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Daily Archives: March 19, 2011

Dangerous paid tribute on her site to Japan in light of the natural disasters. So I hereby interrupt this Burt Reynolds tribute to do the same. Ichikawa Raizo stars in the Japanese classic “The Third Shadow” (1963)—you had better turn on the lights.

The Third Shadow (1963) is set circa 1567 in the mountain regions of Hida and stars Ichikawa Raizo as a peasant’s son named “Kyonosuke” who dreams of becoming a samurai.  Kyonosuke gets his wish not because of his abilities or character, but because he looks almost exactly like their lord Yasutaka, allowing Raizo to play one of the Lord’s doubles.  Well, actually triples in this case, as Raizo is the third of three “shadow men,” but is the one who by far looks the most like Lord Yasutaka.

Sure, as a shadow you get to sleep with the Lord’s beautiful concubines and receive numerous other perks, however the job has its drawbacks too.  In order to be convincing as doubles, the shadows must not only act like the Lord, but also maintain their physical resemblance as well (like limping from a sprained ankle).  Also during the constant civil wars that plagued Japan in the 15th and 16th centuries lords went into plenty of battles.  As part of their bravado, Lords often lead troops into savage conflicts resulting in serious wounds.  As a shadow, if the Lord gets a wound, so do you.  When the Lord loses his left eye during a battle, one of the shadows flees, knowing full well what is in store for them, but when he fails to escape he is brutally killed.  The two remaining shadows (including Raizo) are blinded in their left eyes with a burning poker in order to remain good doubles for their Leader.

When the Lord loses an arm in another battle, only Kyonosuke (Raizo) is in a position to help him.  He now understands this will mean one of his own arms will be chopped off, so he decides to kill the Lord and get out of Dodge to continue his pursuit of a samurai career elsewhere.  Unfortunately Kyonosuke (Raizo) doesn’t get far and must replace the Lord so that no one finds out he (the Lord) is missing or dead.  No one other than Kyonosuke (Raizo) himself knows that he, the Lord’s shadow, killed the missing Lord.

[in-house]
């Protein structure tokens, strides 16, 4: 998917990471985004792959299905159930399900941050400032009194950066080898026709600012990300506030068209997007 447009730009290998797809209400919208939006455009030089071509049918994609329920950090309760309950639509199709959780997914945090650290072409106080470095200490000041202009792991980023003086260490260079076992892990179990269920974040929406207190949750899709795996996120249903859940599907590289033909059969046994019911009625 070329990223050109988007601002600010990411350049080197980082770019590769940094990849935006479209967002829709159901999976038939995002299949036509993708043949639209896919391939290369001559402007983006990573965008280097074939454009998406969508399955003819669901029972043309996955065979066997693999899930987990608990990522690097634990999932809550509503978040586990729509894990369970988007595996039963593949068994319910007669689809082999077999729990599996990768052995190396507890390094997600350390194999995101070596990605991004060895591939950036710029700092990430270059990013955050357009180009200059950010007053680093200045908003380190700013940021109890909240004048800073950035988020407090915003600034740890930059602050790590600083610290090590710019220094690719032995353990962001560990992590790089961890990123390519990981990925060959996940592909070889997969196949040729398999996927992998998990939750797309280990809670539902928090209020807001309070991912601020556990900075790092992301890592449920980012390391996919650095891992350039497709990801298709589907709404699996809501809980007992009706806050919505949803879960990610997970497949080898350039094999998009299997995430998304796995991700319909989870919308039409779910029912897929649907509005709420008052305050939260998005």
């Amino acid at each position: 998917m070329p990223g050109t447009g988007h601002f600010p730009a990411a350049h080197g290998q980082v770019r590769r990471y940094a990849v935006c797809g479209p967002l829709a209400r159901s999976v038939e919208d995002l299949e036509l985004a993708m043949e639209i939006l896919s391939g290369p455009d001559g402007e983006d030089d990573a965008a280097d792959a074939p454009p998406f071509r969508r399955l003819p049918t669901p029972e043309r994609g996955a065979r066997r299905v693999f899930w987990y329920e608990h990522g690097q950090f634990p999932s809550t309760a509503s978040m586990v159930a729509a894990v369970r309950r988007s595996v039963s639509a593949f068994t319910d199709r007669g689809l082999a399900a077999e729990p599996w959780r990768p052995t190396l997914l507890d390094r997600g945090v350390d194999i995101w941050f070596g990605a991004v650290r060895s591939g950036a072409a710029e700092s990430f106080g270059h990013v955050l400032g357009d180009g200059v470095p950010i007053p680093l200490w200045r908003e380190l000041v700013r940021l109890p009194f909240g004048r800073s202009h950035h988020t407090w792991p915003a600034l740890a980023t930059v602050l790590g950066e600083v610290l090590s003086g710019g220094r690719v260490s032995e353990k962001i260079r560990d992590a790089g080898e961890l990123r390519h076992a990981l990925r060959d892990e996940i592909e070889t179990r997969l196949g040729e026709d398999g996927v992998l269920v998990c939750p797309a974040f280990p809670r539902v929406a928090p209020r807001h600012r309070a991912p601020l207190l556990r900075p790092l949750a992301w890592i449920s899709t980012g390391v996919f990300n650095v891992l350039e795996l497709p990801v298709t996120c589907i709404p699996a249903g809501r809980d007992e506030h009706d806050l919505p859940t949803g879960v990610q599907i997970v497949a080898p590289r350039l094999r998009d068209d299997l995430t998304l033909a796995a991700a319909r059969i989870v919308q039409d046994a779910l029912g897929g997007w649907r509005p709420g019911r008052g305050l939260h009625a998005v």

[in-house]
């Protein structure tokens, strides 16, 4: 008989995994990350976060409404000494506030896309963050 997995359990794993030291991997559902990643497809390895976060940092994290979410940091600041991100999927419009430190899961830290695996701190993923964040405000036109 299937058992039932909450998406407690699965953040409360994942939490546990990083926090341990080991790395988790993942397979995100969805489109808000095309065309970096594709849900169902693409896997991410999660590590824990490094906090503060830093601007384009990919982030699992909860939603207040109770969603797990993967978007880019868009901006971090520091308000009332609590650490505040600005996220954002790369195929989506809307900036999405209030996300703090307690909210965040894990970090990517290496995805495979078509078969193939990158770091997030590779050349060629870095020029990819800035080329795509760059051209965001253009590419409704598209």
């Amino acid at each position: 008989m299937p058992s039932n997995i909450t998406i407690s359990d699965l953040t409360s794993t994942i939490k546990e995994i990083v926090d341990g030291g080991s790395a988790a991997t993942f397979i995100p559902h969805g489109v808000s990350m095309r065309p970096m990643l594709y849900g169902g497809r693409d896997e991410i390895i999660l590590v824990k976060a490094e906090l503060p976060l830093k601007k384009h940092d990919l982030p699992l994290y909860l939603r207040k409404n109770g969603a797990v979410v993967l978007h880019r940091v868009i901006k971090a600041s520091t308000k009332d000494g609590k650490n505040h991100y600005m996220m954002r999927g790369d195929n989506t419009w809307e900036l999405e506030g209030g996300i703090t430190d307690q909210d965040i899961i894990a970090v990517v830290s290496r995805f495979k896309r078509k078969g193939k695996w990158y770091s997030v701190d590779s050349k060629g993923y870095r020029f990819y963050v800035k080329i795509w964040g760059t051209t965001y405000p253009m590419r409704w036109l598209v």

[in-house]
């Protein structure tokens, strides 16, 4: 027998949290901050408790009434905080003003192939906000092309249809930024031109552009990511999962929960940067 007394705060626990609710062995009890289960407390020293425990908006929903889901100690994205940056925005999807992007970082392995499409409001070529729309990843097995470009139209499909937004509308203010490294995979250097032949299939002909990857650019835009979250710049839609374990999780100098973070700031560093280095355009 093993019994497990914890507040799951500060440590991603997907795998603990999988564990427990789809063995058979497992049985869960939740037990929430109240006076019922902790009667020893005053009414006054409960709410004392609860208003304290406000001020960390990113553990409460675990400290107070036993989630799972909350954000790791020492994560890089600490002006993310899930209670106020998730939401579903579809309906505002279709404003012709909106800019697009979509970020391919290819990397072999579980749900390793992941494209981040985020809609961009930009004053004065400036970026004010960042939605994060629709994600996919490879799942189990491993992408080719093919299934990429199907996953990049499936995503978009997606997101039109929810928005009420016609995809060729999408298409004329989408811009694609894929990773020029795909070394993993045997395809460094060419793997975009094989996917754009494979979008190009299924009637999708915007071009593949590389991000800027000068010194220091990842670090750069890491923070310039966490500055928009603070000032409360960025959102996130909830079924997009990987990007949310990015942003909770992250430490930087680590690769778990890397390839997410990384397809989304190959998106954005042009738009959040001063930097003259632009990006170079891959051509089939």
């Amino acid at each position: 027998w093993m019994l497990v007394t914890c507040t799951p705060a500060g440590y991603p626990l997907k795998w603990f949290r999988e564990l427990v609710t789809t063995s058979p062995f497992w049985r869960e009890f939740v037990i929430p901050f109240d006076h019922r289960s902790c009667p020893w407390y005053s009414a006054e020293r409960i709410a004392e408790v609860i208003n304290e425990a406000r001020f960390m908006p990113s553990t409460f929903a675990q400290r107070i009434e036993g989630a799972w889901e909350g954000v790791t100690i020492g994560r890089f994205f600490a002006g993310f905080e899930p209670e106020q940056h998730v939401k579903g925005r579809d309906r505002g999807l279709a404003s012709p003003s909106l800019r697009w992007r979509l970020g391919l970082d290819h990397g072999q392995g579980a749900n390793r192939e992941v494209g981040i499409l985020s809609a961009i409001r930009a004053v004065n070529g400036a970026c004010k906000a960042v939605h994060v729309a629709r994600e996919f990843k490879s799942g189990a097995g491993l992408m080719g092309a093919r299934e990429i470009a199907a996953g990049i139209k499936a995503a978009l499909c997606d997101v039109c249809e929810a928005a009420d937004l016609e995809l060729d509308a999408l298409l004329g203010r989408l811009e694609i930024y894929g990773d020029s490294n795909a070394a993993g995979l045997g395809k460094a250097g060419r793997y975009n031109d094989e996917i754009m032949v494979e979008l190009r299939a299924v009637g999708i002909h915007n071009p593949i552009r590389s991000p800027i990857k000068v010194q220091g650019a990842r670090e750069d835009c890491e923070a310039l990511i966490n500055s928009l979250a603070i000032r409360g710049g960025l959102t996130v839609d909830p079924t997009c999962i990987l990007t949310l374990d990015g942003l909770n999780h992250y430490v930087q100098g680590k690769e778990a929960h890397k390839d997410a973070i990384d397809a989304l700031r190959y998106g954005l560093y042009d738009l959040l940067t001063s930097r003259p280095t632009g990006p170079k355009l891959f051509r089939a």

The movie so far has been excellent for its adventure and action.  The film takes an interesting turn and develops into an eerie fight for personal identity, similar to Akira Kurosawa’s Kagemusha (1980), when the lord’s imposter (Tatsuya Nakadai) feels he is dying as armies are wiped out before his eyes, even though in fact he has no real connection with those armies.  Raizo wants out but no one believes Kyonosuke’s raving insistence that he is merely a peasant, not the Lord, and he ends up locked up as a madman for the rest of his life, the Lord’s insanity becoming the clan’s most closely guarded secret.  His dream to be a samurai leads to ironic tragedy in this example of the genre roughly translated as “cruel historicals” or zankoku jidai-geki.

The Third Shadow is a nearly unknown masterpiece with amazing use of shadows and darkness as part of its scenes.  Add a plot that is worthy of the cruelties and identity conflicts of Kafka transposed to the samurai era and you have an powerful film.

If you like Asian cinema like I do and can get your hands on the film make sure to see it.  If you can’t get your hands on the film but have a sincere desire to watch it, let me know and we’ll see what we can do for you.

 
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Posted by on March 19, 2011 in Movie Reviews

 

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